Just under 13,000 genetic sequences derived from 862 marine species have been patented – 47% of them by a single company.
That’s the disturbing finding contained in a paper published in the journal Science Advances and written by researchers from the Stockholm Resilience Centre in Sweden and the University of British Columbia in Canada.
“Who owns ocean biodiversity?” asks the team, led by Sweden’s Robert Blasiak.
It is, they point out, “an increasingly relevant question”, especially considering that much of the ocean realm exists beyond the sovereign, and hence legal, boundaries of any given nation.
To make their finding, Blasiak and colleagues accessed 38 million records of genetic sequences associated with patents. From this, they identified 12,998 sequences from 862 marine species.
A particular focus of legal efforts to lock down genetic information is species that live near deep sea hydrothermal events. The researchers found more than1600 sequences linked to patents, extracted from 91 species.
This, say the researchers, reflects “commercial interest in organisms from remote ocean areas”.
From one perspective, the situation uncovered by Blasiak and colleagues says as much about corporate power and national economic dominance as it does about patterns in scientific research.
Almost half of the patents were owned by one multinational corporation – chemical company BASF.
Patents held by universities – both public and private – accounted for 12% of the total, while non-profit research bodies, hospitals and governments collectively held another 4%.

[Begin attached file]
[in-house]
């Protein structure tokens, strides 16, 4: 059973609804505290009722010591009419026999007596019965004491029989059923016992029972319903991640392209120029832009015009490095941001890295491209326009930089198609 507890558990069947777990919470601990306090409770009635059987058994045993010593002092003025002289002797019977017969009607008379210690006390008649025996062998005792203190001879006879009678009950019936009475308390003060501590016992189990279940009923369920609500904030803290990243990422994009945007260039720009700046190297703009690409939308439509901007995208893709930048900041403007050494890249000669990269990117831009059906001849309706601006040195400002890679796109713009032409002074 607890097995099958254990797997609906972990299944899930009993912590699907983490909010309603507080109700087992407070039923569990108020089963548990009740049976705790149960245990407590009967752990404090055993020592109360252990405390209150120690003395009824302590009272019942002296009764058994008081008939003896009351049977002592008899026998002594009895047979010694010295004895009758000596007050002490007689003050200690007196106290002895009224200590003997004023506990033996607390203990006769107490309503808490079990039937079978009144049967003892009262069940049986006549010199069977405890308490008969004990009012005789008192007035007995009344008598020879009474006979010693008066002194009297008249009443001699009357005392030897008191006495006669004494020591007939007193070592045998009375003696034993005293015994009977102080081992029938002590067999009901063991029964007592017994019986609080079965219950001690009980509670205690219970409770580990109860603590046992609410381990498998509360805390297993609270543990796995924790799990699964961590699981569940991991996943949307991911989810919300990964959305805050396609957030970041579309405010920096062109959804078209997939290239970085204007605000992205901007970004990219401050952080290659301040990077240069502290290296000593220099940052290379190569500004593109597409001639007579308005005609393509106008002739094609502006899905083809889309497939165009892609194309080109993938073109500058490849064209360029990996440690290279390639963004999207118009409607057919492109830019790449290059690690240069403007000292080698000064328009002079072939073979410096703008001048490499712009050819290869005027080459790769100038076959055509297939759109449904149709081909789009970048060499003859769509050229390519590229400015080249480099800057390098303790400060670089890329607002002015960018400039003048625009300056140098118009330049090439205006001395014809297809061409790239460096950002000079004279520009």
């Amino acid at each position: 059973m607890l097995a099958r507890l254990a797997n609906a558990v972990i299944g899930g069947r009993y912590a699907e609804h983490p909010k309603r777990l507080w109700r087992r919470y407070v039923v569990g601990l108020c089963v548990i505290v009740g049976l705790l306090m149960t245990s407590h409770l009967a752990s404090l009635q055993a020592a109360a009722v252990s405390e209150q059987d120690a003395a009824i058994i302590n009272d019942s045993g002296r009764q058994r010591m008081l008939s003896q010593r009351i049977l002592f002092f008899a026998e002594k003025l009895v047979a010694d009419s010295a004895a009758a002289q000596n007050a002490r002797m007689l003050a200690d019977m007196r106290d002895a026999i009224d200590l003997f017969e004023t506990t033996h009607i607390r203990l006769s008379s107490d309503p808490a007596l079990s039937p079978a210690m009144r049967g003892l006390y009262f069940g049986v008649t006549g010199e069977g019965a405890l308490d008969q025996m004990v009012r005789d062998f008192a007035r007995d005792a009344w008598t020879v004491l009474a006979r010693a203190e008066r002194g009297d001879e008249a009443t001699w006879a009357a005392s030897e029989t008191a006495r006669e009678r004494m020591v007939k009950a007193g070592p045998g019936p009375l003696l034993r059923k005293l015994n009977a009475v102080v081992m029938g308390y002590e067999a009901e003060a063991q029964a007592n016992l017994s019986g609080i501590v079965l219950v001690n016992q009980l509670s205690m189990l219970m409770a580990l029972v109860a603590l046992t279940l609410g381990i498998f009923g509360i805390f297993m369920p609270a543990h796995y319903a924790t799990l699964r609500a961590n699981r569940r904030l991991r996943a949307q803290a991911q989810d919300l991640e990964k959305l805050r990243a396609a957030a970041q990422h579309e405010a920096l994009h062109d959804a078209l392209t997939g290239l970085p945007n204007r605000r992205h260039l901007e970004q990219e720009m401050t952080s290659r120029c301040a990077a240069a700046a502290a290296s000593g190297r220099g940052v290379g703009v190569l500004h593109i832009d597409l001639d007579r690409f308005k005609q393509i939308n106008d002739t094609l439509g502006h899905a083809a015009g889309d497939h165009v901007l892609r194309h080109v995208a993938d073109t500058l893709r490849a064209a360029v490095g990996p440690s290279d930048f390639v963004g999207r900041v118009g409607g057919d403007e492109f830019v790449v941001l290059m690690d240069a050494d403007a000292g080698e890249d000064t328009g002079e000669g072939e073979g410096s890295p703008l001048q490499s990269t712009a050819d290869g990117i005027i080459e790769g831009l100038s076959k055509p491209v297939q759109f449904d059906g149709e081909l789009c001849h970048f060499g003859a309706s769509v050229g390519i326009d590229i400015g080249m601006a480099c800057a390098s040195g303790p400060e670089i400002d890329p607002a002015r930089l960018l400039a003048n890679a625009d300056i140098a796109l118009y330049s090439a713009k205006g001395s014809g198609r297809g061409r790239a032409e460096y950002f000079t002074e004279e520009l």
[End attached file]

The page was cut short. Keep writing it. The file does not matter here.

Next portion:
On a global scale, 98% of the patents were held by bodies in just 10 countries. Some 165 countries held no marine life patents at all.
Blasiak says the situation regarding the patenting of marine genetic sequences requires urgent remedial action to ensure better equity and access to intellectual property, as well as better stewardship of ocean resources.
Genetic resources found on land, within nation-state boundaries, he adds, is protected from unethical exploitation by a global agreement called the Nagoya Protocol. Signatories commit to “fair and equitable sharing of benefits arising from the utilisation of genetic resources, thereby contributing to the conservation and sustainable use of biodiversity”.
“But there’s a huge missing piece, because two-thirds of the ocean exists beyond national jurisdiction,” he adds.
“That’s roughly half the Earth’s surface with no regulations on accessing or using genetic resources.”
Andrew Masterson is a former editor of Cosmos.
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